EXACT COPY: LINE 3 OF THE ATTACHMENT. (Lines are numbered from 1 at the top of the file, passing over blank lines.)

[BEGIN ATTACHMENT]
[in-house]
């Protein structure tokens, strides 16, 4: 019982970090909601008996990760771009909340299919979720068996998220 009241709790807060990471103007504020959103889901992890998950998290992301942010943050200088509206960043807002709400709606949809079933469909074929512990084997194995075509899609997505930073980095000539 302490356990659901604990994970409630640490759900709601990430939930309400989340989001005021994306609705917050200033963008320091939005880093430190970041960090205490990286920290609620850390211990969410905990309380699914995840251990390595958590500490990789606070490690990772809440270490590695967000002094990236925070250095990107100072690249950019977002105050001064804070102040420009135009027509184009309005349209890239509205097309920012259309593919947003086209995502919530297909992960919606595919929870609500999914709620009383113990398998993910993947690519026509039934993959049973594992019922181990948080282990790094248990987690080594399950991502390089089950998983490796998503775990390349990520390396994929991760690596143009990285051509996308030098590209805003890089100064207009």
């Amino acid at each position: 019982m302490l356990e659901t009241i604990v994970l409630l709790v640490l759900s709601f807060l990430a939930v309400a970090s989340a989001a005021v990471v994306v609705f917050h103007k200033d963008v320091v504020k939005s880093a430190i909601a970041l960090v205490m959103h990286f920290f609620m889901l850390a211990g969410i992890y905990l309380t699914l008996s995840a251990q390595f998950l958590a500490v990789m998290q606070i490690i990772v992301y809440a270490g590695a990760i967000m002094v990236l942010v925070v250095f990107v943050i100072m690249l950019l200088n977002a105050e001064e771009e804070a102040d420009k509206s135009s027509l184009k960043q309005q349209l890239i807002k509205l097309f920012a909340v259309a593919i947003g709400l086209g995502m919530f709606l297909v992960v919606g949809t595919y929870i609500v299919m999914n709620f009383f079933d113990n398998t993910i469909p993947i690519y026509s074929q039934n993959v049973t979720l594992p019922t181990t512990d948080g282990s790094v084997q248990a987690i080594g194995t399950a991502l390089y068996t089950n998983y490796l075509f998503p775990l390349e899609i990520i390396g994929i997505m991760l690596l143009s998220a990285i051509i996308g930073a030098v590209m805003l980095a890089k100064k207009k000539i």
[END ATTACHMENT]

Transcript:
């Amino acid at each position: 019982m302490l356990e659901t009241i604990v994970l409630l709790v640490l759900s709601f807060l990430a939930v309400a970090s989340a989001a005021v990471v994306v609705f917050h103007k200033d963008v320091v504020k939005s880093a430190i909601a970041l960090v205490m959103h990286f920290f609620m889901l850390a211990g969410i992890y905990l309380t699914l008996s995840a251990q390595f998950l958590a500490v990789m998290q606070i490690i990772v992301y809440a270490g590695a990760i967000m002094v990236l942010v925070v250095f990107v943050i100072m690249l950019l200088n977002a105050e001064e771009e804070a102040d420009k509206s135009s027509l184009k960043q309005q349209l890239i807002k509205l097309f920012a909340v259309a593919i947003g709400l086209g995502m919530f709606l297909v992960v919606g949809t595919y929870i609500v299919m999914n709620f009383f079933d113990n398998t993910i469909p993947i690519y026509s074929q039934n993959v049973t979720l594992p019922t181990t512990d948080g282990s790094v084997q248990a987690i080594g194995t399950a991502l390089y068996t089950n998983y490796l075509f998503p775990l390349e899609i990520i390396g994929i997505m991760l690596l143009s998220a990285i051509i996308g930073a030098v590209m805003l980095a890089k100064k207009k000539i």